Soil erosion, deforestation, poor agricultural practices, loss of soil fertility, lack of runoff management and gully formation each contribute to the degradation of Malawi’s land resources. In order to reduce land degradation, mitigate degradation and implement sustainable land use practices, this chapter provides technical guidance covering various aspects of sustainable land management.
One of the most important natural resources is the soil. Healthy and fertile soils produce good yields of crops; whereas poor or degraded soils produce low and unreliable yields. Soil health is a function of rooting depth, nutrient fertility, structure, organic matter content, below-ground biodiversity and water holding capacity – all of which are related. Ensuring soils remain healthy and fertile requires a variety of management techniques including: “natural farming” (permaculture), good rangeland management, soil fertility management, erosion and runoff control measures, gully management, and stream/river bank management. Implementing these techniques and practices will minimise the loss of topsoil (through erosion) and degradation (causing nutrient loss and reduced water holding capacity) of healthy soils; changes in weather will have less impact, risks of crops failing will be reduced, and soils throughout the catchment will be protected and retained in place.
Water is critical to life and to farming. Two key issues affecting water are: access to water, and managing water. Access can be improved through household or community storage of water. Access to water is also improved through water efficiency, i.e. using the water wisely to make it last longer; and through recycling water.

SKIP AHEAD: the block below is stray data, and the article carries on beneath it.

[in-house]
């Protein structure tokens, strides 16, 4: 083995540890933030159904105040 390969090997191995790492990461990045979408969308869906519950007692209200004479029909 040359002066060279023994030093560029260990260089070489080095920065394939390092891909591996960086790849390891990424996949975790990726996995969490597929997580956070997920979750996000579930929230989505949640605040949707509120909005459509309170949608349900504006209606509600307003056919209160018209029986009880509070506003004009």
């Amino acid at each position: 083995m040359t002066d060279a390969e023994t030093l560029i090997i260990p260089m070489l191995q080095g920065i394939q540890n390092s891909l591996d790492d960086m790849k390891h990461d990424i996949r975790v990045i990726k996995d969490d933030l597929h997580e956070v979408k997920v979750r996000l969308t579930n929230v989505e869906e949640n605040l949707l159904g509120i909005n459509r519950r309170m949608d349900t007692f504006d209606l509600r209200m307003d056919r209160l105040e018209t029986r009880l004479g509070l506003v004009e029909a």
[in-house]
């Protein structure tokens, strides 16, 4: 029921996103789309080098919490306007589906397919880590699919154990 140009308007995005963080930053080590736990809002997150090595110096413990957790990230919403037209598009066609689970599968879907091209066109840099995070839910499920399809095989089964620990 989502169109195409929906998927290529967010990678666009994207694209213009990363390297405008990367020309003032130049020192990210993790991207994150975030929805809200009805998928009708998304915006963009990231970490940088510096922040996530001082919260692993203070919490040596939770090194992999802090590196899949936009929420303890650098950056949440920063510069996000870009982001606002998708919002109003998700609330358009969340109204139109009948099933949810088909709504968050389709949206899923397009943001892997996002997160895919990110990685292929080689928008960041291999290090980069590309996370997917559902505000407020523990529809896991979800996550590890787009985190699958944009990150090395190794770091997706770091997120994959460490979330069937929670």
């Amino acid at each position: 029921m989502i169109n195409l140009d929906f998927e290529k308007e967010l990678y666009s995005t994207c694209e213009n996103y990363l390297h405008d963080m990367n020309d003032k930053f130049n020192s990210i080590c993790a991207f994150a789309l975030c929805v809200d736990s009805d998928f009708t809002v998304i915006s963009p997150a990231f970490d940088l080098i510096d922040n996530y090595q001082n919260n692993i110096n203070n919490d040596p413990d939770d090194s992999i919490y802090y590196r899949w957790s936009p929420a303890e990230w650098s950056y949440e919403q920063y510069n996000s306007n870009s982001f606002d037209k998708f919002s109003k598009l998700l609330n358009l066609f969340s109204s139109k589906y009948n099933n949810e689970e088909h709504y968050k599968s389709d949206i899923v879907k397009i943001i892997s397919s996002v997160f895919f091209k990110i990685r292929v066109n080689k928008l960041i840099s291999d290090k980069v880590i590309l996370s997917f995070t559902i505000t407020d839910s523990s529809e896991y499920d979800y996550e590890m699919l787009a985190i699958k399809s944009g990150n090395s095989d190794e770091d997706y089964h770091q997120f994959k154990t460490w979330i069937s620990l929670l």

These guidelines provide techniques on water use efficiency and recycling, water harvesting and storage, infiltration, small dams, and small-scale irrigation schemes. By improving access to water, water can also be managed more sustainably, which is beneficial both to the community and to the catchment at large.
In order to ensure that catchment management activities and good farming practices can be implemented, it is important that activities around the household, farm and village are also sustainable and of a high standard.
These include activities such as improved grain storage, borehole pump maintenance, plant nurseries, living fences, sanitation, alternative energy sources, efficient energy use, and waste management.
Communities rely on natural resources to live and earn an income. Over utilisation leads to the depletion of natural resources. Therefore natural resources need to be managed and utilised in a sustainable manner, in order to maximise the goods and services received from them, while still maintaining their function and production capacity. Natural forests, fishing and wetlands are finite resources that must be managed unsustainably; similarly invasive alien vegetation can provide useful resources but needs to be managed to prevent uncontrollable spread.
This section provides guidance on the sustainable and efficient management and utilisation of these various resources.
Disasters and emergencies can happen anywhere and anytime. However in areas where natural resources are degraded or where no disaster planning has taken place, the communities are more vulnerable to the effects of the disasters. Fires can damage and destroy houses, forests, crops and grazing land. Floods can cause personal danger to communities, and can also wash away good farming soil if there is no village-level emergency planning in place. Floods can cut off access to clean water supply, and contribute to the spread of illnesses such as cholera.
These guidelines provide techniques for practical firefighting. The guidelines also provide information about waterborne diseases such as bilharzia, cholera and malaria - and how to provide basic treatment for these. Guidelines provide techniques for emergency planning to ensure preparedness for future disasters and emergencies.